As we shall see, folly made certain forms of writing and thinking possible, and its remit goes far beyond the garrulous backchat of Shakespeare’s clowns and the ironic insights of his jesters, such as Feste and Touchstone. This article will illustrate some of the philosophical aspects of folly for Shakespeare, and ask, why were some of the most brilliant minds of the Renaissance captivated by this concept? To do this, I will illustrate the centrality of folly in the philosophical tradition from which Shakespeare sprang, Renaissance humanism, before briefly highlighting some aspects of its importance in a philosophical tradition that was partly inspired by Shakespeare, namely the Critical Theory of the twentieth-century.


Humanism is a school of thought that places humans at its centre (rather than, for instance, trying to fathom theological mysteries). While this might sound harmless enough, over the last forty years or so, ‘humanism’ has become something of a dirty word in the study of the humanities, which, nonetheless share its etymological root: both words hail from the Latin concept of the Liberal Arts or studia humanitatis. Humanism has become unpopular because a philosophy that places humans at its centre can lead to the essentialist belief that there is an unchanging thing called ‘human nature’, and also to anthropocentrism. These are both deeply problematic positions since they can lead, on the one hand, to the persecution of groups whose traditions and beliefs differ from those of the essentialist humanist, and, on the other hand, to a philosophical stance that justifies the destruction of nature for human ends. I contend, however, that, at least at its inception, humanism was neither essentialising nor arrogantly anthropocentric, and it avoids these pitfalls because of its grasp of folly.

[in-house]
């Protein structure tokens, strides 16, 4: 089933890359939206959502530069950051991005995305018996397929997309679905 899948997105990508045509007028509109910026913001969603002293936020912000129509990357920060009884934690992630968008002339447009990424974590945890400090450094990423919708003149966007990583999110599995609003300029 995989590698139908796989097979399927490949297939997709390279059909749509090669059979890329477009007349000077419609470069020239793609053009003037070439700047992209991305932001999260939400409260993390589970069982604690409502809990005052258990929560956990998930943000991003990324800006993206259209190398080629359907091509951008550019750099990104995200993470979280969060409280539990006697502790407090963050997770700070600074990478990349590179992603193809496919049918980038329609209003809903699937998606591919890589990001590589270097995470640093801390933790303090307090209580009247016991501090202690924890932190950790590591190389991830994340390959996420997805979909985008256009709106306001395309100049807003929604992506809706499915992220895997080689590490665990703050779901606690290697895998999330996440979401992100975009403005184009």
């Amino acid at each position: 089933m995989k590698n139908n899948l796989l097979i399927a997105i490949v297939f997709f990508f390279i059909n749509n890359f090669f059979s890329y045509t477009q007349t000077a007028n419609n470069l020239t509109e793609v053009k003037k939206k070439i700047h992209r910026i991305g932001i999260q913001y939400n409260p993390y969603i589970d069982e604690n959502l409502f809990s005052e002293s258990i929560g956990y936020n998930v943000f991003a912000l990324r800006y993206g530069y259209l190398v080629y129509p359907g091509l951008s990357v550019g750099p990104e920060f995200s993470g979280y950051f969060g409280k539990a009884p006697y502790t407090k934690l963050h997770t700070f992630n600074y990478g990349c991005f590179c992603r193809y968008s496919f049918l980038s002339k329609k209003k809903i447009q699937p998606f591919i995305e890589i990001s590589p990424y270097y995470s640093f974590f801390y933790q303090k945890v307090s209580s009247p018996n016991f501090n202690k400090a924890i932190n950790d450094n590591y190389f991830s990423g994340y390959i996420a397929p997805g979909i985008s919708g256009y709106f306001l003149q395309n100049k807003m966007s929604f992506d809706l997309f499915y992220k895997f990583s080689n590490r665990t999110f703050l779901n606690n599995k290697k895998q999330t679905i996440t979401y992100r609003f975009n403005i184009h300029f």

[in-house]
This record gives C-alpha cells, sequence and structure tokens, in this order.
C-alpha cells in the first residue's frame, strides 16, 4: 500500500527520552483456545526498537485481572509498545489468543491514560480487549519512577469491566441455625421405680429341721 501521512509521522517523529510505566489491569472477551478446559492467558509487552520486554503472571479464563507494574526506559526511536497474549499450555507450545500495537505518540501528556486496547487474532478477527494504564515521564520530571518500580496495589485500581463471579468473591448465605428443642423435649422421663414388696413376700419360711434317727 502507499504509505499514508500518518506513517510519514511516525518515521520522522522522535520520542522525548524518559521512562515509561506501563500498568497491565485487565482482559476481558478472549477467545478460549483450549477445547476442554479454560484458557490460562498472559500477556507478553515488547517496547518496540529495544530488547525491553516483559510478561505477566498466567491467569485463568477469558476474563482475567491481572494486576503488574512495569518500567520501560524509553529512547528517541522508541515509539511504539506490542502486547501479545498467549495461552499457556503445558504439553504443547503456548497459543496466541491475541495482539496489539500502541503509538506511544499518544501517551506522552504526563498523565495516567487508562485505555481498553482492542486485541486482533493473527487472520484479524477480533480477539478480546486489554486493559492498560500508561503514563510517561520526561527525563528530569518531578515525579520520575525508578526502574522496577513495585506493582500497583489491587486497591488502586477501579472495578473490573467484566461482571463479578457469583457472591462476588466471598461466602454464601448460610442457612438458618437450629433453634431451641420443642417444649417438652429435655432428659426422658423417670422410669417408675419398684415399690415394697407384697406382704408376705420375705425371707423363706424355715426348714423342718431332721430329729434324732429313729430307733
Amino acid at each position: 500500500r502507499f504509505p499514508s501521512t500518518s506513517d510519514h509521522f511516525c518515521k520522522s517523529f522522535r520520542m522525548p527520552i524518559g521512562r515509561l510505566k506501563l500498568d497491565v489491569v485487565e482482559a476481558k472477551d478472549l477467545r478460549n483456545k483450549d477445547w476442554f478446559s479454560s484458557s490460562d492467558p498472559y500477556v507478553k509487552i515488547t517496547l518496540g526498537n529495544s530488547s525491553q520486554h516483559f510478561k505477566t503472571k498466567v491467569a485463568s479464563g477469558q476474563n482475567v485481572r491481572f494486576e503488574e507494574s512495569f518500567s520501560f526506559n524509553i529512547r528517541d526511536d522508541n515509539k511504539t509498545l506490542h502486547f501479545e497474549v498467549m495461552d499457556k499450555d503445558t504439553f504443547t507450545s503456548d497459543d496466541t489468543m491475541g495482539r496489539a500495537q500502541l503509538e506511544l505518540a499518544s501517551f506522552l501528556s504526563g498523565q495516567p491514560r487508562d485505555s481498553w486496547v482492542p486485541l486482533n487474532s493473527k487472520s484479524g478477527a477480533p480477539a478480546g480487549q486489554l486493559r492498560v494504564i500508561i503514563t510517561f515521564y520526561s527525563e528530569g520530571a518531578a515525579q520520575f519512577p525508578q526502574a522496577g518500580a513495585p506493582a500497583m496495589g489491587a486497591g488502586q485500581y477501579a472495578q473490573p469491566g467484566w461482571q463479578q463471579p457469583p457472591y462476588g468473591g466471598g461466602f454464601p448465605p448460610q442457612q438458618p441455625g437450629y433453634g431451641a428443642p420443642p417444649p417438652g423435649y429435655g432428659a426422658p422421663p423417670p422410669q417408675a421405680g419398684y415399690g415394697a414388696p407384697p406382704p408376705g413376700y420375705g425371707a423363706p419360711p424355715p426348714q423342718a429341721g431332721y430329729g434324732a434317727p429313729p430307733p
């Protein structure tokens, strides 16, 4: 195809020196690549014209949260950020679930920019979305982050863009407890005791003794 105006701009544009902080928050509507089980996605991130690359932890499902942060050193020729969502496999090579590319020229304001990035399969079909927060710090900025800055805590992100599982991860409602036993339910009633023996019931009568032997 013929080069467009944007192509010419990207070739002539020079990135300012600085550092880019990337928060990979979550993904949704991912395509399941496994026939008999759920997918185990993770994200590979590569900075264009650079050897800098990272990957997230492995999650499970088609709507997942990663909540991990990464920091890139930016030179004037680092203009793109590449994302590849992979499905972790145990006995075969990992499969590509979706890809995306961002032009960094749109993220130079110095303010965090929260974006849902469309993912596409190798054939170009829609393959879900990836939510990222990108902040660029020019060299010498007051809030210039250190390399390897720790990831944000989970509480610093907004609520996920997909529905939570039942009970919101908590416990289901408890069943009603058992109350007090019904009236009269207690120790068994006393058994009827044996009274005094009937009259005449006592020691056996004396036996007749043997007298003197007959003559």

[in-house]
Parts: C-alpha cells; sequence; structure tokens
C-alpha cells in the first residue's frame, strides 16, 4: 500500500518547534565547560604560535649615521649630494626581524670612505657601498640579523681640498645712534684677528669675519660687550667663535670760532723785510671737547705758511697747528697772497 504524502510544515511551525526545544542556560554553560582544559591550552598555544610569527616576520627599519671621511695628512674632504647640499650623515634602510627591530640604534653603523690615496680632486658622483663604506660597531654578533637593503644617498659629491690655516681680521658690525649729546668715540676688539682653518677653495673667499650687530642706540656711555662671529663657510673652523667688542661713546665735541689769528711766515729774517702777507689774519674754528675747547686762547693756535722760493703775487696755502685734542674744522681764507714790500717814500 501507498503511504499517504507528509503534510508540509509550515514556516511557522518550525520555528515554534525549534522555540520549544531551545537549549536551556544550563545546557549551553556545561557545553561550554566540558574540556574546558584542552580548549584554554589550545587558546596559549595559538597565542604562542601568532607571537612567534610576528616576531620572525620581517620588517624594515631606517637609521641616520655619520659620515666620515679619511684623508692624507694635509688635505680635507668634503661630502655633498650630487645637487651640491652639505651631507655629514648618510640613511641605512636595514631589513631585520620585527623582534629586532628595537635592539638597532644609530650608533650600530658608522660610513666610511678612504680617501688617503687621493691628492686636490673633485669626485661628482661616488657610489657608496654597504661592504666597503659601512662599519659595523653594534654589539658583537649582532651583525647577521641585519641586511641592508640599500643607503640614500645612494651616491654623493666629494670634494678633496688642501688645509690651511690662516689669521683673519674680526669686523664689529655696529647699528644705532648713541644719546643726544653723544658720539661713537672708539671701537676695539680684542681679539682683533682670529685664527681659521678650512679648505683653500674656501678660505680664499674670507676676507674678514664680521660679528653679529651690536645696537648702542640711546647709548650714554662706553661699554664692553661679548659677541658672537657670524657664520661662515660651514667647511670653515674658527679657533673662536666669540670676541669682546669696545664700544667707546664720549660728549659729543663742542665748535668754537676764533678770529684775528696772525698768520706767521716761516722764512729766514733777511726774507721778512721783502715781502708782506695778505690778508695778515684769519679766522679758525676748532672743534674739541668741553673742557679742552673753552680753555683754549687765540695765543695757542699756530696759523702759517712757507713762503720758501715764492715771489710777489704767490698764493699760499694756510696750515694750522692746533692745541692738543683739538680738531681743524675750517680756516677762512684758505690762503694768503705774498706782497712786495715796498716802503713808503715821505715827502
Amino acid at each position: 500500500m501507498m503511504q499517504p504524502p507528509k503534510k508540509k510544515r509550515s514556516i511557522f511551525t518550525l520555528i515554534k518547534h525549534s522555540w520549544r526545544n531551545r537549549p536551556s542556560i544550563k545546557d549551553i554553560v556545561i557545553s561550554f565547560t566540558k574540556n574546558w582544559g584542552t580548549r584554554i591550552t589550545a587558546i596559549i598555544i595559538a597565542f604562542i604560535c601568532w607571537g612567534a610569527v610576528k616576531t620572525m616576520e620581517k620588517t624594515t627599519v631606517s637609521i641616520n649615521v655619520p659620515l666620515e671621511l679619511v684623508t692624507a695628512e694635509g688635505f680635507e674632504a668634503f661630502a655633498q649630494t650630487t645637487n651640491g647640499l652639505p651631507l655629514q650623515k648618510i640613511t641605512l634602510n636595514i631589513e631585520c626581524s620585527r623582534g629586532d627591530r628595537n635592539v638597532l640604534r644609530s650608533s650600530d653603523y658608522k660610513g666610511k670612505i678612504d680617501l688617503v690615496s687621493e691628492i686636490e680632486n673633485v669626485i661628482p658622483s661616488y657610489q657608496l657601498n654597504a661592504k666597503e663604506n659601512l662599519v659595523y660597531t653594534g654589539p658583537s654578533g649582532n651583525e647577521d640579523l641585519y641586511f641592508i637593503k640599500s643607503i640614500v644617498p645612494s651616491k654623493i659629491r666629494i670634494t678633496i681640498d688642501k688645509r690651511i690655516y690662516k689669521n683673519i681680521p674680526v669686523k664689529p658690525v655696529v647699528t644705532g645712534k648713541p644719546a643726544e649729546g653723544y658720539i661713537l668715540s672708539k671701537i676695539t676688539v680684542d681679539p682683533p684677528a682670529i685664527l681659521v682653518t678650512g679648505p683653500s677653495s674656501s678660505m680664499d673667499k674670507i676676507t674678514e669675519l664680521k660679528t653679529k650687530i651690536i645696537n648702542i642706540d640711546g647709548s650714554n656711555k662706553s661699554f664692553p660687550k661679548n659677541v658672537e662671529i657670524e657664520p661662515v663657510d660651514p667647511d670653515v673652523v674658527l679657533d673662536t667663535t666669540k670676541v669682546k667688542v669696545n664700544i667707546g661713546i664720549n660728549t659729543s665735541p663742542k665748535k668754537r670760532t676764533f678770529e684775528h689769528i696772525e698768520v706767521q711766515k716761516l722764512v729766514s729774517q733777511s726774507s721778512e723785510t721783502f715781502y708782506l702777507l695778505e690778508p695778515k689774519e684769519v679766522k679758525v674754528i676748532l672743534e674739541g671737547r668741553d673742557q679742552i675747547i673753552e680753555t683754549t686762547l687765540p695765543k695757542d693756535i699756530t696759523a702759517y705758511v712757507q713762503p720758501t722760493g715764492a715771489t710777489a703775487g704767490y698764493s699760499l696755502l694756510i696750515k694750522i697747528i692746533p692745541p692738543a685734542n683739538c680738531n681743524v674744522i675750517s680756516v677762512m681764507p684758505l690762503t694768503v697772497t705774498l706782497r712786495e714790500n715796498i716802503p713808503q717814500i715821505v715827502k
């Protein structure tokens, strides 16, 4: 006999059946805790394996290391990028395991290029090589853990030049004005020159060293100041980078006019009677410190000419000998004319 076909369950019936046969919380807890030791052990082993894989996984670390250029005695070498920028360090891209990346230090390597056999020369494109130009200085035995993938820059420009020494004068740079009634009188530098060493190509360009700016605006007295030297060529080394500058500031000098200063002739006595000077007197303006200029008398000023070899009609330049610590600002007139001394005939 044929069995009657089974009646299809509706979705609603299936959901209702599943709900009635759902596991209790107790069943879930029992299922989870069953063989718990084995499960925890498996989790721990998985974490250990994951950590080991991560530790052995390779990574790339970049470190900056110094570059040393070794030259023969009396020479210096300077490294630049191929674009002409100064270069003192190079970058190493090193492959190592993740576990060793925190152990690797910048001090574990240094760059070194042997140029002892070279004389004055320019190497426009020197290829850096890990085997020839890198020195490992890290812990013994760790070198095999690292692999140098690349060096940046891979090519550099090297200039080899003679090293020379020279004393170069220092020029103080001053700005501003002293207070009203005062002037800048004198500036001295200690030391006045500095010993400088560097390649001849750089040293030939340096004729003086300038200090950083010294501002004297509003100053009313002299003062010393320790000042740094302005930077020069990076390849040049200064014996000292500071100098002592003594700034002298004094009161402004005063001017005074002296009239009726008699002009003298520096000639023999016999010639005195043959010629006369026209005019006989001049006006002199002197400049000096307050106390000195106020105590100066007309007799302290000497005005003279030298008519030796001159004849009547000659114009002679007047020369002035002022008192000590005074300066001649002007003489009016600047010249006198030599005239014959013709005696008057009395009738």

In the first third of Erasmus’s Praise of Folly, the narrator, called Stultitia (Folly), estranges everyday existence, suggesting that from birth to death we are simply actors in various scenes in a ‘great play of folly’ – an insight that Shakespeare’s melancholic Jaques would later echo in his famous monologue in As You Like It (1599), “All the world’s a stage / And all the men and women merely Players” (III.i).